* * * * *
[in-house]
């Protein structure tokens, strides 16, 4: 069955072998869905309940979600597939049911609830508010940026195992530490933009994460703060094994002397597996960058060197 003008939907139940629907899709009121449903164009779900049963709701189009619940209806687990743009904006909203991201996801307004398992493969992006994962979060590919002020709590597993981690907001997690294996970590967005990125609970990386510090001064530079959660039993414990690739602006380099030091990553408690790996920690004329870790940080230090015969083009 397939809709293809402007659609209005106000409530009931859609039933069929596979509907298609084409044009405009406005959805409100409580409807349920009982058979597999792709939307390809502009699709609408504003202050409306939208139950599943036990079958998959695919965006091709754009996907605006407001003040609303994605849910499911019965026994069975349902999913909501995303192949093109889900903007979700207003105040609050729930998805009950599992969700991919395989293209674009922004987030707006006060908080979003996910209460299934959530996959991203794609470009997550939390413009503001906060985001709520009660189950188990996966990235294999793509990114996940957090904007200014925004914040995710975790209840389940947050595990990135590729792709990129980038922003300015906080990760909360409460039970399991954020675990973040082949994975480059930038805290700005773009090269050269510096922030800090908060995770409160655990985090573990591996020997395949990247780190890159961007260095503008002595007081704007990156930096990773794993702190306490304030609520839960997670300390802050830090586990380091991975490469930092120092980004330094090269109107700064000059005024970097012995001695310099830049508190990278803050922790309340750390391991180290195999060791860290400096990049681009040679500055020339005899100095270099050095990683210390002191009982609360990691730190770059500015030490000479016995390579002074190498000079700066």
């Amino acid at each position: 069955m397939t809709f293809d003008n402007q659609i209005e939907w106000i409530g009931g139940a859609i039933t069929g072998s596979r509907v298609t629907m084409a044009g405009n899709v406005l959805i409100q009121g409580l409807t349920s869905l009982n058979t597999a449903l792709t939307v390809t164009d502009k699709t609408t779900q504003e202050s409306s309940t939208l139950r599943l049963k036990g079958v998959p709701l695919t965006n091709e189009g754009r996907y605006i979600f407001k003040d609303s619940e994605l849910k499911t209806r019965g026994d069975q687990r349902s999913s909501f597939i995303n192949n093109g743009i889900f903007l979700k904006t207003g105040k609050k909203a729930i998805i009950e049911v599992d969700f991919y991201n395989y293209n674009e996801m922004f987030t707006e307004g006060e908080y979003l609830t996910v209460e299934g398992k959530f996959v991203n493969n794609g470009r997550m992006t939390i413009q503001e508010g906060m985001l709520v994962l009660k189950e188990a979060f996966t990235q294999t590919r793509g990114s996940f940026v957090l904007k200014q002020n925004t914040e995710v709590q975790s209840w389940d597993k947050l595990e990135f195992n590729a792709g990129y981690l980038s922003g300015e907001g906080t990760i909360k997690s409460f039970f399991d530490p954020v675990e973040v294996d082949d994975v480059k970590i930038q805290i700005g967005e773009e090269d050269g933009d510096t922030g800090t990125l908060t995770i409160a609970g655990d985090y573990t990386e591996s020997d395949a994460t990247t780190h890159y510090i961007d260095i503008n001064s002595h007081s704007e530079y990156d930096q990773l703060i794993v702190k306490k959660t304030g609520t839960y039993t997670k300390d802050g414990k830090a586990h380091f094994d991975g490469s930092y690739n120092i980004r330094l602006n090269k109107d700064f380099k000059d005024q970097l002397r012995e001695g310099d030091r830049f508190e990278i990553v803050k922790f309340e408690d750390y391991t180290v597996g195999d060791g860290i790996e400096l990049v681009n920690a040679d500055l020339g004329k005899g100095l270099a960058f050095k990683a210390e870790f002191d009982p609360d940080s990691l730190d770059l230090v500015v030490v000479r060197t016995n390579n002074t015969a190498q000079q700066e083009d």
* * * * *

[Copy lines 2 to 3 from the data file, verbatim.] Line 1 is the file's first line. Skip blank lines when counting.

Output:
């Protein structure tokens, strides 16, 4: 069955072998869905309940979600597939049911609830508010940026195992530490933009994460703060094994002397597996960058060197 003008939907139940629907899709009121449903164009779900049963709701189009619940209806687990743009904006909203991201996801307004398992493969992006994962979060590919002020709590597993981690907001997690294996970590967005990125609970990386510090001064530079959660039993414990690739602006380099030091990553408690790996920690004329870790940080230090015969083009 397939809709293809402007659609209005106000409530009931859609039933069929596979509907298609084409044009405009406005959805409100409580409807349920009982058979597999792709939307390809502009699709609408504003202050409306939208139950599943036990079958998959695919965006091709754009996907605006407001003040609303994605849910499911019965026994069975349902999913909501995303192949093109889900903007979700207003105040609050729930998805009950599992969700991919395989293209674009922004987030707006006060908080979003996910209460299934959530996959991203794609470009997550939390413009503001906060985001709520009660189950188990996966990235294999793509990114996940957090904007200014925004914040995710975790209840389940947050595990990135590729792709990129980038922003300015906080990760909360409460039970399991954020675990973040082949994975480059930038805290700005773009090269050269510096922030800090908060995770409160655990985090573990591996020997395949990247780190890159961007260095503008002595007081704007990156930096990773794993702190306490304030609520839960997670300390802050830090586990380091991975490469930092120092980004330094090269109107700064000059005024970097012995001695310099830049508190990278803050922790309340750390391991180290195999060791860290400096990049681009040679500055020339005899100095270099050095990683210390002191009982609360990691730190770059500015030490000479016995390579002074190498000079700066």
């Amino acid at each position: 069955m397939t809709f293809d003008n402007q659609i209005e939907w106000i409530g009931g139940a859609i039933t069929g072998s596979r509907v298609t629907m084409a044009g405009n899709v406005l959805i409100q009121g409580l409807t349920s869905l009982n058979t597999a449903l792709t939307v390809t164009d502009k699709t609408t779900q504003e202050s409306s309940t939208l139950r599943l049963k036990g079958v998959p709701l695919t965006n091709e189009g754009r996907y605006i979600f407001k003040d609303s619940e994605l849910k499911t209806r019965g026994d069975q687990r349902s999913s909501f597939i995303n192949n093109g743009i889900f903007l979700k904006t207003g105040k609050k909203a729930i998805i009950e049911v599992d969700f991919y991201n395989y293209n674009e996801m922004f987030t707006e307004g006060e908080y979003l609830t996910v209460e299934g398992k959530f996959v991203n493969n794609g470009r997550m992006t939390i413009q503001e508010g906060m985001l709520v994962l009660k189950e188990a979060f996966t990235q294999t590919r793509g990114s996940f940026v957090l904007k200014q002020n925004t914040e995710v709590q975790s209840w389940d597993k947050l595990e990135f195992n590729a792709g990129y981690l980038s922003g300015e907001g906080t990760i909360k997690s409460f039970f399991d530490p954020v675990e973040v294996d082949d994975v480059k970590i930038q805290i700005g967005e773009e090269d050269g933009d510096t922030g800090t990125l908060t995770i409160a609970g655990d985090y573990t990386e591996s020997d395949a994460t990247t780190h890159y510090i961007d260095i503008n001064s002595h007081s704007e530079y990156d930096q990773l703060i794993v702190k306490k959660t304030g609520t839960y039993t997670k300390d802050g414990k830090a586990h380091f094994d991975g490469s930092y690739n120092i980004r330094l602006n090269k109107d700064f380099k000059d005024q970097l002397r012995e001695g310099d030091r830049f508190e990278i990553v803050k922790f309340e408690d750390y391991t180290v597996g195999d060791g860290i790996e400096l990049v681009n920690a040679d500055l020339g004329k005899g100095l270099a960058f050095k990683a210390e870790f002191d009982p609360d940080s990691l730190d770059l230090v500015v030490v000479r060197t016995n390579n002074t015969a190498q000079q700066e083009d």